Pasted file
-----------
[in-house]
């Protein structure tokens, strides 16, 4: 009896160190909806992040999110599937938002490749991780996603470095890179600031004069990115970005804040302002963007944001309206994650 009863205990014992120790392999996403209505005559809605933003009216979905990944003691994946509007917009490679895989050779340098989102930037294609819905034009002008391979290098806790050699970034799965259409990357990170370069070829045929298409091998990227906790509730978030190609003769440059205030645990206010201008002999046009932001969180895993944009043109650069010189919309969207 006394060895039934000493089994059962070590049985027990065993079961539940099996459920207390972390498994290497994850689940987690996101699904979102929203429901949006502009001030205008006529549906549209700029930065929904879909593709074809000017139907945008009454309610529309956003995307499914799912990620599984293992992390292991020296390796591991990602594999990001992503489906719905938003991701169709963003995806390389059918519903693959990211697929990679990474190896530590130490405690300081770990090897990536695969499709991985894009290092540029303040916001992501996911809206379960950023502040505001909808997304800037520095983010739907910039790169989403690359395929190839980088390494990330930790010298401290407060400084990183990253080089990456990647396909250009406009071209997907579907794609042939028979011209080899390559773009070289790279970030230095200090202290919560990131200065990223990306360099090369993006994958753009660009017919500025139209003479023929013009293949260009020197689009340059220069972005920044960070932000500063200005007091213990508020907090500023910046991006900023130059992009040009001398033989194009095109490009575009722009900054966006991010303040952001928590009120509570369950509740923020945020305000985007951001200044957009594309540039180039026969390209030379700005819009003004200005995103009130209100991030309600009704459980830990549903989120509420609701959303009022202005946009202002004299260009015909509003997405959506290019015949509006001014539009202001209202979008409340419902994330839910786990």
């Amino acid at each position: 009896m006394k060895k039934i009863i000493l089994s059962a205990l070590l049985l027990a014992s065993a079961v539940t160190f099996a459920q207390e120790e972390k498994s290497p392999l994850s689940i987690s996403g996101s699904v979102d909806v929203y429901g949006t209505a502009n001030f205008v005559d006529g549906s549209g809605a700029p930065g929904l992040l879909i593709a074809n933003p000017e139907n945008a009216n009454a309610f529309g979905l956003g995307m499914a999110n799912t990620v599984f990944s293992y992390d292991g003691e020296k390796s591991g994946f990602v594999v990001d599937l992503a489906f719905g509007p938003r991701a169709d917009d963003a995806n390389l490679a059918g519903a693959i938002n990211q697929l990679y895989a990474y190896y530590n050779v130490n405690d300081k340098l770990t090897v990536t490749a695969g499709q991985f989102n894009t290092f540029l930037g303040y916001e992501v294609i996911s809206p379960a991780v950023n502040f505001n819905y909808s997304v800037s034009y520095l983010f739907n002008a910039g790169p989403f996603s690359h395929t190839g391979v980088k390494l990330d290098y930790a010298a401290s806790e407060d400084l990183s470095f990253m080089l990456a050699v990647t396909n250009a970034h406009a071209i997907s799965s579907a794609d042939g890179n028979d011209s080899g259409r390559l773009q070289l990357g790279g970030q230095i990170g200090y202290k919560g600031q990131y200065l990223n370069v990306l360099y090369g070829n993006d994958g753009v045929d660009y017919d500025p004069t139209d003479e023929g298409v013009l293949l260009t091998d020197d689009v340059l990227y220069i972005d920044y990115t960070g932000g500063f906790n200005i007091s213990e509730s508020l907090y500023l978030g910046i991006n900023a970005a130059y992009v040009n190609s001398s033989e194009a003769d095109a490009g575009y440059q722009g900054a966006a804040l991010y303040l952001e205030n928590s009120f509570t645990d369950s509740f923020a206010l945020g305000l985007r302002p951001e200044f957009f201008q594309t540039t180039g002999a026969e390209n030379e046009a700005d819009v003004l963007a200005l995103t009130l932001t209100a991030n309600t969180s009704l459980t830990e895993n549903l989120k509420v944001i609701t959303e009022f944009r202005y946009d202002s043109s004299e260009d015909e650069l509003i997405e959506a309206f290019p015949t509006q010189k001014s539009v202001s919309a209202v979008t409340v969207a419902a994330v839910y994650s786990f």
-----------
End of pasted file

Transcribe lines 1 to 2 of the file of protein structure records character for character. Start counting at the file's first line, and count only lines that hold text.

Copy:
[in-house]
């Protein structure tokens, strides 16, 4: 009896160190909806992040999110599937938002490749991780996603470095890179600031004069990115970005804040302002963007944001309206994650 009863205990014992120790392999996403209505005559809605933003009216979905990944003691994946509007917009490679895989050779340098989102930037294609819905034009002008391979290098806790050699970034799965259409990357990170370069070829045929298409091998990227906790509730978030190609003769440059205030645990206010201008002999046009932001969180895993944009043109650069010189919309969207 006394060895039934000493089994059962070590049985027990065993079961539940099996459920207390972390498994290497994850689940987690996101699904979102929203429901949006502009001030205008006529549906549209700029930065929904879909593709074809000017139907945008009454309610529309956003995307499914799912990620599984293992992390292991020296390796591991990602594999990001992503489906719905938003991701169709963003995806390389059918519903693959990211697929990679990474190896530590130490405690300081770990090897990536695969499709991985894009290092540029303040916001992501996911809206379960950023502040505001909808997304800037520095983010739907910039790169989403690359395929190839980088390494990330930790010298401290407060400084990183990253080089990456990647396909250009406009071209997907579907794609042939028979011209080899390559773009070289790279970030230095200090202290919560990131200065990223990306360099090369993006994958753009660009017919500025139209003479023929013009293949260009020197689009340059220069972005920044960070932000500063200005007091213990508020907090500023910046991006900023130059992009040009001398033989194009095109490009575009722009900054966006991010303040952001928590009120509570369950509740923020945020305000985007951001200044957009594309540039180039026969390209030379700005819009003004200005995103009130209100991030309600009704459980830990549903989120509420609701959303009022202005946009202002004299260009015909509003997405959506290019015949509006001014539009202001209202979008409340419902994330839910786990």